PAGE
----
Small businesses burdened with concerns about business failure

George Hay Chartered Accountants

As a small business owner, just starting out, consider the following question; where do you see yourself in five years’ time?

You might be imagining a larger workforce, development of your product or service, consistent cashflow, or bigger premises but would it ever cross your mind that instead of all those things, you may find yourself closing the doors for good?

The reality is that, after five years, roughly 50 per cent of any cohort of start-ups will have ceased trading.

On top of this, it now seems that small business owners are increasingly aware of the various challenges they are likely to face on the journey to becoming established and ultimately, their vulnerability.

A new study has revealed that the number of SMEs predicting they could close has doubled from five per cent to 10 per cent, in the past three months.

Produced by Hitachi Capital Business Finance, the report makes for worrying reading, particularly as the proportion of small business owners reporting concerns about business failure has previously remained consistent, at around four to five per cent.

Key findings include:

  • Retail is the sector most fearful of collapse (17 per cent of businesses afraid of failure in Q3)
  • SMEs growth predictions for the next three months hit its lowest level for more than a year
  • SMEs in the North East believe themselves to be most at risk (20 per cent concerned about survival in Q3, up from just 2 per cent in the previous quarter)
  • Welsh businesses followed close behind (14 per cent of SMEs worried about going under in Q3)
  • Eight of the industry sectors tracked by Hitachi Capital saw a quarterly rise in the proportion of businesses fearing for their livelihoods.

Hitachi Capital said: “For the past year, our research has shown that the small business community has seen political and economic changes as an opportunity.”

“Our latest findings, though, suggest the protracted nature of Brexit negotiations may now be taking its toll.”

Further evidence to support the notion that SME’s confidence is waning comes from the Daily Telegraph’s Business Tracker, which examined the Twitter posts of 25,000 UK companies and businesspeople between 28 May and 25 June.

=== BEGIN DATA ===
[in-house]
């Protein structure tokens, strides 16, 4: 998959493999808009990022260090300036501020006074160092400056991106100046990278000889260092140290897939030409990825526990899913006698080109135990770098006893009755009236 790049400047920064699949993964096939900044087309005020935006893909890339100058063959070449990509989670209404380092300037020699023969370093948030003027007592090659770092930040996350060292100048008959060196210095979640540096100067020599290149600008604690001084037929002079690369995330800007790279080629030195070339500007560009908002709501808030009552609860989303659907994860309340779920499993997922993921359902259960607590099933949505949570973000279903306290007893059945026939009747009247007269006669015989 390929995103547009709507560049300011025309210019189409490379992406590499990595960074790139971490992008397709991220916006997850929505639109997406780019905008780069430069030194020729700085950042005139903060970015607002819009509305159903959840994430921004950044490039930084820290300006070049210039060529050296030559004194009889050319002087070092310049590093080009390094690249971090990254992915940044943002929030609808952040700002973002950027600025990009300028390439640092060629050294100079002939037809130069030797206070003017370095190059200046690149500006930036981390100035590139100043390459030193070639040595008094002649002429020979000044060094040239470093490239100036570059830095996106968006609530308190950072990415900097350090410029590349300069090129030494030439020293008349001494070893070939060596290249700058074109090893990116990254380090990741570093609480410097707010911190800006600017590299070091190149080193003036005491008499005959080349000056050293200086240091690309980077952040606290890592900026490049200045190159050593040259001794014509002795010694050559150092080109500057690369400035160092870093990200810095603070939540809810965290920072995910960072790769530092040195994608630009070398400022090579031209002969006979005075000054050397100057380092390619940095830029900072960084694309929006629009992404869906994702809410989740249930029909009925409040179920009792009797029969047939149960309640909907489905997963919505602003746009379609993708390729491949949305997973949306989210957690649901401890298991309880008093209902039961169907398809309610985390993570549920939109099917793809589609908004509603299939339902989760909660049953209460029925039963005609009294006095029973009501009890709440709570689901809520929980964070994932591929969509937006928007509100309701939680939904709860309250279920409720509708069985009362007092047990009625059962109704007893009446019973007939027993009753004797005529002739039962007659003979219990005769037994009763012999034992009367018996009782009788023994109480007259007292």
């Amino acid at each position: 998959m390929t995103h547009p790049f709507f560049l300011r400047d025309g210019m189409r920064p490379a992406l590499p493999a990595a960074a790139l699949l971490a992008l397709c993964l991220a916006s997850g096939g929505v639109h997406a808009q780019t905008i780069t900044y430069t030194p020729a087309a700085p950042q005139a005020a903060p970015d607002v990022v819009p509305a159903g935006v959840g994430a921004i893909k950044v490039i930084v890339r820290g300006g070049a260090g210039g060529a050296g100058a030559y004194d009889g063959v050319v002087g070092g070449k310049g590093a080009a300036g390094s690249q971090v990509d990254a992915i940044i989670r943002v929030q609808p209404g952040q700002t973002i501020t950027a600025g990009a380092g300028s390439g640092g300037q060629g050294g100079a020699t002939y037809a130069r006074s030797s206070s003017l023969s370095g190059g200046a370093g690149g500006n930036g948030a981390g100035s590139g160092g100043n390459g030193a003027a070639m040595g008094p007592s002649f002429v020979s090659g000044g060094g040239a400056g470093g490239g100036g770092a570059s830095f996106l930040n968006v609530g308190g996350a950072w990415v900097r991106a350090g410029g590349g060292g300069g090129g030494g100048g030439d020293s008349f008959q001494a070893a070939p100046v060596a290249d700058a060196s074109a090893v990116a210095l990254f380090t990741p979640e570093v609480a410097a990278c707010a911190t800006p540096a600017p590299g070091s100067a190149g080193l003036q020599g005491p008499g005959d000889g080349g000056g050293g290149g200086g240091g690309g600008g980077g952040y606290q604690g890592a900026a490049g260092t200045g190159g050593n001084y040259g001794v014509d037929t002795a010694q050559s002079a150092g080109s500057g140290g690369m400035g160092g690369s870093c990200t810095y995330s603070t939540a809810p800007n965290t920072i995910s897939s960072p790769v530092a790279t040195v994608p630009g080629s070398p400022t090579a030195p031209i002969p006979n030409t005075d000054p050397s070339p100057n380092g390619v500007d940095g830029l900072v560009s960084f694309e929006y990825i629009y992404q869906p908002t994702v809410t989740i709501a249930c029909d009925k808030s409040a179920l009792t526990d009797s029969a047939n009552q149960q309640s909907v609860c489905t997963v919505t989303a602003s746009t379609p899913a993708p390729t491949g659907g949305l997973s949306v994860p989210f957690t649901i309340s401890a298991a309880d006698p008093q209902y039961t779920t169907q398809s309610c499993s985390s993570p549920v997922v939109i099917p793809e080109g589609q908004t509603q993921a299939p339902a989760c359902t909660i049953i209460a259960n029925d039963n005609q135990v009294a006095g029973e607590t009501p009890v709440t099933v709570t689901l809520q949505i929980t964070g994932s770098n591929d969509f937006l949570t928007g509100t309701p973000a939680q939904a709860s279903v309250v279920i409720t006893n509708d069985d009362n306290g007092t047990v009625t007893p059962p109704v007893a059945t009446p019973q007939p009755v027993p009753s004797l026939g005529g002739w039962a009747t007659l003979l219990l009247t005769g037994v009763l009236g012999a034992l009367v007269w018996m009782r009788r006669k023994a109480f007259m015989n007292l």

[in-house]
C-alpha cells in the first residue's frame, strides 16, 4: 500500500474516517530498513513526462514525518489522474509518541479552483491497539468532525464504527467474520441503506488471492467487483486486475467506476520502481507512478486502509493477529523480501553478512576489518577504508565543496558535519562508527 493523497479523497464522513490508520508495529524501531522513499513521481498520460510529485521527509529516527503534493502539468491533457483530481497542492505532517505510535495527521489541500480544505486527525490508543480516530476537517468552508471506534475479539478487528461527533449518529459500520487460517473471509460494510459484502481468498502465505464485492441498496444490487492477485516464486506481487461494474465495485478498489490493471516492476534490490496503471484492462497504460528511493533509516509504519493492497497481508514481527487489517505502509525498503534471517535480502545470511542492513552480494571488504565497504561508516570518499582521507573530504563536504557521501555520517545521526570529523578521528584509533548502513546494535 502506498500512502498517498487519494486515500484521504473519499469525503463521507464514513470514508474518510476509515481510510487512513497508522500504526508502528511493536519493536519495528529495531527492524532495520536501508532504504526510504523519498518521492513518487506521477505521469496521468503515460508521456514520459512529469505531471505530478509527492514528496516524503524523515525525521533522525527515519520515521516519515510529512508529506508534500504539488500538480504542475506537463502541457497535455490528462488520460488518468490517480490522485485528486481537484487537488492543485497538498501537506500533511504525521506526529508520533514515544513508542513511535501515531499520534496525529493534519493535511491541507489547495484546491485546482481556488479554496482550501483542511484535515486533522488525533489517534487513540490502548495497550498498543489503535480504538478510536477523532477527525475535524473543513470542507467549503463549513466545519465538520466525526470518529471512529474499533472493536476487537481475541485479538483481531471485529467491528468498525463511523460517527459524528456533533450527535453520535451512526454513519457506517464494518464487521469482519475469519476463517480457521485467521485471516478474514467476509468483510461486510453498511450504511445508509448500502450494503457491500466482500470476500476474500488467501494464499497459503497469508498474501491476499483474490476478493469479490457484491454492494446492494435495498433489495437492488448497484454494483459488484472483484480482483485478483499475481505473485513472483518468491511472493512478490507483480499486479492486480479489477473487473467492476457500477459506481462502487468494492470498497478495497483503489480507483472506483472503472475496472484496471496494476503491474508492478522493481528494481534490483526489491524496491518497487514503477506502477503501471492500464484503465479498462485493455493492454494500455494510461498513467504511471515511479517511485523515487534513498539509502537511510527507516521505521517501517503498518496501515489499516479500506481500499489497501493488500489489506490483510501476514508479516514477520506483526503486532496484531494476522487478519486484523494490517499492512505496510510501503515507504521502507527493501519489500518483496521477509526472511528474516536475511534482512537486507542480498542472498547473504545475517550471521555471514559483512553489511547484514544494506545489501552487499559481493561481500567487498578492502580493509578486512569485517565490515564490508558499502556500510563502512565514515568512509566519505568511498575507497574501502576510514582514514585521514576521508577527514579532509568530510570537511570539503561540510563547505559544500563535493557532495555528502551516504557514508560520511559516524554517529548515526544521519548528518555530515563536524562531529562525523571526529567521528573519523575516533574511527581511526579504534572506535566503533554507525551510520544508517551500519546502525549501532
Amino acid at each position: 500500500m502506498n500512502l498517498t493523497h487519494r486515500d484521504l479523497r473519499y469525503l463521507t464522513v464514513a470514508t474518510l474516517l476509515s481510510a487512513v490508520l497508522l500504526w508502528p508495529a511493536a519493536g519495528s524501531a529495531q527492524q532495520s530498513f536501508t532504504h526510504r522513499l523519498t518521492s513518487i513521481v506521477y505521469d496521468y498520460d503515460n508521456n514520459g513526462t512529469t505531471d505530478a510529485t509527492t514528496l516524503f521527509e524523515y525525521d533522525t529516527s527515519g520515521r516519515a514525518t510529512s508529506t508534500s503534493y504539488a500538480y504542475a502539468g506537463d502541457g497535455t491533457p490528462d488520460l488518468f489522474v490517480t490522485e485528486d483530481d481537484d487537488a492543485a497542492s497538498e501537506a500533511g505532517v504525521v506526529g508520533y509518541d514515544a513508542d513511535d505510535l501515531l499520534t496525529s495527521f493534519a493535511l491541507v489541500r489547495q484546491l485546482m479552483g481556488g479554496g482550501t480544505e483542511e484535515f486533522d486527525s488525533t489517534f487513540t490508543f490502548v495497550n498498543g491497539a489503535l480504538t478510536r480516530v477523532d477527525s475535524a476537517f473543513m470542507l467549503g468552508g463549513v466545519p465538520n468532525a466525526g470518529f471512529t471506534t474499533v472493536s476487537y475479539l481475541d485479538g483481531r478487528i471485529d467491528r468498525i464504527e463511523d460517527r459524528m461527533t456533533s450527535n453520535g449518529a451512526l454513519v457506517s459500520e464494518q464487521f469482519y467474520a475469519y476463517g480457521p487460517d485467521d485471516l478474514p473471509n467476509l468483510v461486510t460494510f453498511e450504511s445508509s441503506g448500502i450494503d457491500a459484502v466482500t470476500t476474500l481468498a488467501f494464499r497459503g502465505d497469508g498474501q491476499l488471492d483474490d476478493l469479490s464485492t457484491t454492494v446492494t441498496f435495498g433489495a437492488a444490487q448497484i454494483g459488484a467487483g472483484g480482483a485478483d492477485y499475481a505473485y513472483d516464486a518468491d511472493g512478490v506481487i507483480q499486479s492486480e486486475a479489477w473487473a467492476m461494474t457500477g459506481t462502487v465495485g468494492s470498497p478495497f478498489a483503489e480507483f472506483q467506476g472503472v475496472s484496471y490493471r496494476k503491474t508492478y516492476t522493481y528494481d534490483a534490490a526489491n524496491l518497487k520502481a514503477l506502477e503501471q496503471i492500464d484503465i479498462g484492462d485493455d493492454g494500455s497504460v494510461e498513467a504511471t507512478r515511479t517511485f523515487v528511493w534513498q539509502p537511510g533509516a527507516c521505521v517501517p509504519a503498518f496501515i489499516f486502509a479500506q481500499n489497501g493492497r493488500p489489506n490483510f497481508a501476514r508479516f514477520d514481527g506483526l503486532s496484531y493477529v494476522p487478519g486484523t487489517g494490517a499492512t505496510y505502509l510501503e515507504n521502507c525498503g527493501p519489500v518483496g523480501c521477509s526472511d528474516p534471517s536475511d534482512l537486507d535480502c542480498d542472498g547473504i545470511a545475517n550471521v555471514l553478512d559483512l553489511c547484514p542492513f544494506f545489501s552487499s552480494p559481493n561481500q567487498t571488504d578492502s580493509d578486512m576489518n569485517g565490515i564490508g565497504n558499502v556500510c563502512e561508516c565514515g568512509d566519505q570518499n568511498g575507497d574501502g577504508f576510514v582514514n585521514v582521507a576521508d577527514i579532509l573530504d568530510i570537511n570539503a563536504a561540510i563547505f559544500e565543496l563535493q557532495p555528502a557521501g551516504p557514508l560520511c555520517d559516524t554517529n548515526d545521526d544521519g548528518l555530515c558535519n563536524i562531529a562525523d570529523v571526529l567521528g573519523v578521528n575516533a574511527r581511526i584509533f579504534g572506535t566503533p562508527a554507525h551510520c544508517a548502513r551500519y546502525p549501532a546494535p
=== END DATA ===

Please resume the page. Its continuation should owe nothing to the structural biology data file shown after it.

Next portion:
Analysis revealed that, for the first time since February, the difference between optimistic and downcast comments was less than 15 percentage points; 57 per cent and 43 per cent respectively.

Will Brown of Impact Social, the company who analyses the data obtained via the business tracker, said: “”There’s a palpable sense that even the slightest false move on Brexit rocks small business confidence…this month’s analysis shows that their confidence is on a knife edge.”

Martin Williams, Partner at George Hay, said: “Brexit represents a huge change for the UK’s small businesses and, with only six months to go, our withdrawal from the EU is weighing heavy on the minds of business owners up and down the country.”

“Negotiations have certainly gone on longer than many of us initially anticipated and yet businesses are really none the wiser as to how Brexit will impact upon them going forward. This feeling of being in ‘limbo’ is clearly starting to bear down on small business owners.”

“The requirements of local businesses must be met by those they are relying upon for support, such as Local Enterprise Partnerships (LEP’s). Making sure that the smallest firms are actually aware of the support schemes available to them must be a priority going forward if we are to preserve their ambitions for growth and confidence in the future.”

A large proportion of our client base is made up of a wide range of small, local businesses and this is an area in which our team has a wealth of knowledge. We work with businesses across a range of industry sectors and we understand the issues facing them today. We can help – so find out how here.